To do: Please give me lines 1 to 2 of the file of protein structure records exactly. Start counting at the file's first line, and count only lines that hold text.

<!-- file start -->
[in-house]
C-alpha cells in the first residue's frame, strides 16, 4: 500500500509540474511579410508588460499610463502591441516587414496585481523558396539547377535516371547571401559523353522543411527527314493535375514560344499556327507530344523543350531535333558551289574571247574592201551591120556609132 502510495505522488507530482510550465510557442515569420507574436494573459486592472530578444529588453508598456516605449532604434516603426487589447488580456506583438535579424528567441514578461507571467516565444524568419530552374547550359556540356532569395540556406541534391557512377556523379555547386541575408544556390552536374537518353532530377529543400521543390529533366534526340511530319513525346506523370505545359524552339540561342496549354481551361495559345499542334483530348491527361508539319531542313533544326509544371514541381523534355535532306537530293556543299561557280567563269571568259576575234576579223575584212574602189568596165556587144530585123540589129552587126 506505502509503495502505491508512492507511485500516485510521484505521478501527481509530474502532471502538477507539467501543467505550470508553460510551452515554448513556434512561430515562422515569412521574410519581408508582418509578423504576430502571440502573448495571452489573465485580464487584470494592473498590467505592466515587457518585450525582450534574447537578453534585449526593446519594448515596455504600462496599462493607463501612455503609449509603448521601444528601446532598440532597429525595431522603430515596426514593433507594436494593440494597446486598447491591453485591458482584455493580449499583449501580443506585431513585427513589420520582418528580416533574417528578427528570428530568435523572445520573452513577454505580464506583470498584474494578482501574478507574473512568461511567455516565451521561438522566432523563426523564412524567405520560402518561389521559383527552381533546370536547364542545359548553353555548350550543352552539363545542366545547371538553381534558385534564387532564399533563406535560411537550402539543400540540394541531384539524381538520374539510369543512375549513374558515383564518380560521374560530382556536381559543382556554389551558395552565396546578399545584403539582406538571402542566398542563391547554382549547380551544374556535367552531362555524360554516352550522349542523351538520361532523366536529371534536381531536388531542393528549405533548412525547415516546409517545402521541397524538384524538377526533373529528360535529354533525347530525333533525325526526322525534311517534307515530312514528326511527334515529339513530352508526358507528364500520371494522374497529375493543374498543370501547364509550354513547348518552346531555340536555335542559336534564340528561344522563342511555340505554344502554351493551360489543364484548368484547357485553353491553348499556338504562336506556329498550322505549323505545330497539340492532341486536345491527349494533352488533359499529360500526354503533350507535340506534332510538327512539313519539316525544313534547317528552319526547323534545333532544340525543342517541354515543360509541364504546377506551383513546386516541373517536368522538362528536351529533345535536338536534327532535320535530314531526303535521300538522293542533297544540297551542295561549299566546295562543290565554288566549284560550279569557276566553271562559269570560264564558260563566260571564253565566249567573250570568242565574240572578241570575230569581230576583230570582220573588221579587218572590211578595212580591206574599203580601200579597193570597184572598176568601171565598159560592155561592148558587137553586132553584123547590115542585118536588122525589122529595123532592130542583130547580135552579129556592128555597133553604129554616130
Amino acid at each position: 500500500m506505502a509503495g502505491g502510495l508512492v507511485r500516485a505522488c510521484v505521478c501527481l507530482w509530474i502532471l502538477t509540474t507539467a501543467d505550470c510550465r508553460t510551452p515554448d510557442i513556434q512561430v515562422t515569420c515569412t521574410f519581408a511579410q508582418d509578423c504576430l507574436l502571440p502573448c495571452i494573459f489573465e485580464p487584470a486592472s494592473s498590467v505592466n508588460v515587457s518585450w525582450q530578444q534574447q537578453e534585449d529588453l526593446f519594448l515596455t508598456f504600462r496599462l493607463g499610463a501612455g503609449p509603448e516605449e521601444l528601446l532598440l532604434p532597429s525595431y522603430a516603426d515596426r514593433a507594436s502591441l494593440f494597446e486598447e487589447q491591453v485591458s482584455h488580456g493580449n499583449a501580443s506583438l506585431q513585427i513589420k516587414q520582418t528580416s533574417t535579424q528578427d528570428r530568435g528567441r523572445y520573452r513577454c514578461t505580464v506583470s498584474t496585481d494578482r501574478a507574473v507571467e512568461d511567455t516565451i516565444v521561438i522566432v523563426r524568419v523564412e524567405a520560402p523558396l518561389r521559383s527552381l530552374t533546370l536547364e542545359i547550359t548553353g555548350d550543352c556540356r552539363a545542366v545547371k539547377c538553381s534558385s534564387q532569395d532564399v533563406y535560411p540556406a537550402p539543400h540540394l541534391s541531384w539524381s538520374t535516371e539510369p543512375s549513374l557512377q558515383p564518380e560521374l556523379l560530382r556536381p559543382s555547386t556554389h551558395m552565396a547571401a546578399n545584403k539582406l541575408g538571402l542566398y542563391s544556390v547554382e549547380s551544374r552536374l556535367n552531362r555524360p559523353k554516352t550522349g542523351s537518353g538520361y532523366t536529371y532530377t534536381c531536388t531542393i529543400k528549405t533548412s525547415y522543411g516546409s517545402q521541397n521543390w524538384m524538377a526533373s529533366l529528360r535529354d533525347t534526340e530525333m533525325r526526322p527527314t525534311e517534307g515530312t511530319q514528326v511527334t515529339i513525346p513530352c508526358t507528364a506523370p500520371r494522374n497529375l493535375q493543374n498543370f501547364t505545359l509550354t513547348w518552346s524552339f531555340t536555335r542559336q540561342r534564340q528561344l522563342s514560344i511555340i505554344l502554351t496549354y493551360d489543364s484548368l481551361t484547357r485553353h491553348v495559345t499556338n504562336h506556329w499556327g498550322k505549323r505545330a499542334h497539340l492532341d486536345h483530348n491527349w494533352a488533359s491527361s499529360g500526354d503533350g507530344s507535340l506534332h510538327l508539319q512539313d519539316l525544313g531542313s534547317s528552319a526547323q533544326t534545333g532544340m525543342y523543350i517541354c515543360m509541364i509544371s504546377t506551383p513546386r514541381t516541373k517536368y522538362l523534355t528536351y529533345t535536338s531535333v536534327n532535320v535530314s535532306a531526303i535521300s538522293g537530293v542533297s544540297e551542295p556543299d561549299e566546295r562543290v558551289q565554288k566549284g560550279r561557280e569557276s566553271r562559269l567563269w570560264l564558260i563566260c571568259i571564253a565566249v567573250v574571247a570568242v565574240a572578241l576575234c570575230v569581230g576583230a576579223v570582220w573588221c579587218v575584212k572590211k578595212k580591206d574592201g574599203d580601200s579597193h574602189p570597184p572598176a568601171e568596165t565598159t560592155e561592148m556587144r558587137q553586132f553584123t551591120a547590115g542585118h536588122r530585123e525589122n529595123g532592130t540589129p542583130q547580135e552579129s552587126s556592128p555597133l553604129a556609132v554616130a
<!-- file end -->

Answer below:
[in-house]
C-alpha cells in the first residue's frame, strides 16, 4: 500500500509540474511579410508588460499610463502591441516587414496585481523558396539547377535516371547571401559523353522543411527527314493535375514560344499556327507530344523543350531535333558551289574571247574592201551591120556609132 502510495505522488507530482510550465510557442515569420507574436494573459486592472530578444529588453508598456516605449532604434516603426487589447488580456506583438535579424528567441514578461507571467516565444524568419530552374547550359556540356532569395540556406541534391557512377556523379555547386541575408544556390552536374537518353532530377529543400521543390529533366534526340511530319513525346506523370505545359524552339540561342496549354481551361495559345499542334483530348491527361508539319531542313533544326509544371514541381523534355535532306537530293556543299561557280567563269571568259576575234576579223575584212574602189568596165556587144530585123540589129552587126 506505502509503495502505491508512492507511485500516485510521484505521478501527481509530474502532471502538477507539467501543467505550470508553460510551452515554448513556434512561430515562422515569412521574410519581408508582418509578423504576430502571440502573448495571452489573465485580464487584470494592473498590467505592466515587457518585450525582450534574447537578453534585449526593446519594448515596455504600462496599462493607463501612455503609449509603448521601444528601446532598440532597429525595431522603430515596426514593433507594436494593440494597446486598447491591453485591458482584455493580449499583449501580443506585431513585427513589420520582418528580416533574417528578427528570428530568435523572445520573452513577454505580464506583470498584474494578482501574478507574473512568461511567455516565451521561438522566432523563426523564412524567405520560402518561389521559383527552381533546370536547364542545359548553353555548350550543352552539363545542366545547371538553381534558385534564387532564399533563406535560411537550402539543400540540394541531384539524381538520374539510369543512375549513374558515383564518380560521374560530382556536381559543382556554389551558395552565396546578399545584403539582406538571402542566398542563391547554382549547380551544374556535367552531362555524360554516352550522349542523351538520361532523366536529371534536381531536388531542393528549405533548412525547415516546409517545402521541397524538384524538377526533373529528360535529354533525347530525333533525325526526322525534311517534307515530312514528326511527334515529339513530352508526358507528364500520371494522374497529375493543374498543370501547364509550354513547348518552346531555340536555335542559336534564340528561344522563342511555340505554344502554351493551360489543364484548368484547357485553353491553348499556338504562336506556329498550322505549323505545330497539340492532341486536345491527349494533352488533359499529360500526354503533350507535340506534332510538327512539313519539316525544313534547317528552319526547323534545333532544340525543342517541354515543360509541364504546377506551383513546386516541373517536368522538362528536351529533345535536338536534327532535320535530314531526303535521300538522293542533297544540297551542295561549299566546295562543290565554288566549284560550279569557276566553271562559269570560264564558260563566260571564253565566249567573250570568242565574240572578241570575230569581230576583230570582220573588221579587218572590211578595212580591206574599203580601200579597193570597184572598176568601171565598159560592155561592148558587137553586132553584123547590115542585118536588122525589122529595123532592130542583130547580135552579129556592128555597133553604129554616130